Not too surprisingly, the five major publishers originally named in the U.S. Department of Justice’s e-book case regarding their collusion with Apple on pricing have now themselves filed a complaint regarding the Justice Department’s proposal to eliminate the use of the agency model in any Apple agreements with publishers for a period of five years.
Publishers like the agency model as it allows them to set prices for e-books, instead of the distributor, as Amazon did before Apple’s own iBooks system launched on the iPad.
Apple has already slammed the proposal as draconian and punitive, but this is the first time the publishers have weighed in on the matter.
“The provisions do not impose any limitation on Apple’s pricing behavior at all; rather, under the guise of punishing Apple, they effectively punish the settling defendants by prohibiting agreements with Apple using an agency model,” said publishing house lawyers.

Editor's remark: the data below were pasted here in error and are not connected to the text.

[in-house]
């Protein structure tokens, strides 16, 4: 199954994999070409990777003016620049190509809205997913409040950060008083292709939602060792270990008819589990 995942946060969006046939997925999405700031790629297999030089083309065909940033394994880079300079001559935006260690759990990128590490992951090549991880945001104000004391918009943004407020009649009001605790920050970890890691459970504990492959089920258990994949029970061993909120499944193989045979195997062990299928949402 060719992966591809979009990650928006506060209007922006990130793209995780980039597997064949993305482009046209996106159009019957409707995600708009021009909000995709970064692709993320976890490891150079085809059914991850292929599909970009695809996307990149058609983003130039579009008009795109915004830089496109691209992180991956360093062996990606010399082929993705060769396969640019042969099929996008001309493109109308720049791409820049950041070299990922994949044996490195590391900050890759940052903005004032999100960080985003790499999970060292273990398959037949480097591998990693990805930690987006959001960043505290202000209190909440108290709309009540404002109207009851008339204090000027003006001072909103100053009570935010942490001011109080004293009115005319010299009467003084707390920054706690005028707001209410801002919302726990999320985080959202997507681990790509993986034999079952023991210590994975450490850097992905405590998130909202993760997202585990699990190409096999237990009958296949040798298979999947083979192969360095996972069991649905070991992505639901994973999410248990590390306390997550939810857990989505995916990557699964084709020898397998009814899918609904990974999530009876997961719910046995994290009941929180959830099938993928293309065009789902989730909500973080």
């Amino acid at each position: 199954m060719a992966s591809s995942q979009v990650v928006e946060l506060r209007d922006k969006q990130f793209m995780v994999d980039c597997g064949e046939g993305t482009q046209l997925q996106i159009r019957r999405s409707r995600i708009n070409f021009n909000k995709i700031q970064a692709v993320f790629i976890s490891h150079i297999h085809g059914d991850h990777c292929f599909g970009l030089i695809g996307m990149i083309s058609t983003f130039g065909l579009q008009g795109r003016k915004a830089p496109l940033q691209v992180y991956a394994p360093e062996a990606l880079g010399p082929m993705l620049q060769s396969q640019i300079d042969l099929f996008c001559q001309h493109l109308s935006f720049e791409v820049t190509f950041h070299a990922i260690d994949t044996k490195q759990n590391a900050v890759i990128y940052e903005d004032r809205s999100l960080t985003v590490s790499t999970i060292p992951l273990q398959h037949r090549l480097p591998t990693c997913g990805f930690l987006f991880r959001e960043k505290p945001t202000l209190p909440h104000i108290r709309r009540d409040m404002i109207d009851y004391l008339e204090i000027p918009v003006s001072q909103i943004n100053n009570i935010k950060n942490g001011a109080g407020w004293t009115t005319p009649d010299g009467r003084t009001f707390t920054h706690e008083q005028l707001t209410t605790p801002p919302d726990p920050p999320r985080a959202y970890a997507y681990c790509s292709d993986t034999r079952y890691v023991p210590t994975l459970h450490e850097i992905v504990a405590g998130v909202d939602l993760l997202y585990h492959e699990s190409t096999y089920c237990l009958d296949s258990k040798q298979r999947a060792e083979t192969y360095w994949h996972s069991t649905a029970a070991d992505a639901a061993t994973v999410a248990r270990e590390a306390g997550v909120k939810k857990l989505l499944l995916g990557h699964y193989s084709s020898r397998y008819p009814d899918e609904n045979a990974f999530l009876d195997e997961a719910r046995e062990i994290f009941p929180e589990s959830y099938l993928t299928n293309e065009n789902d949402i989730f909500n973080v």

The Justice Department argued that, as the driving force behind the collusion, Apple used the fact that publishers weren’t happy with Amazon’s practice of pricing most e-books at $9.99, regardless of the publishers’ price points for paper copies. When Apple made agreements with the five major publishing houses, letting them set their own—usually higher—prices, the DOJ claimed, they caused e-book prices to rise.
HarperCollins, Hachette, Simon & Schuster, Penguin Random House, and Macmillan all settled with the court ahead of trial, leaving Apple as the sole defendant in the case. US District Judge Denise Cote found that Apple had colluded with the five named publishing houses to raise the price of electronic books. Apple plans to appeal the decision.
Source: The Wall Street Journal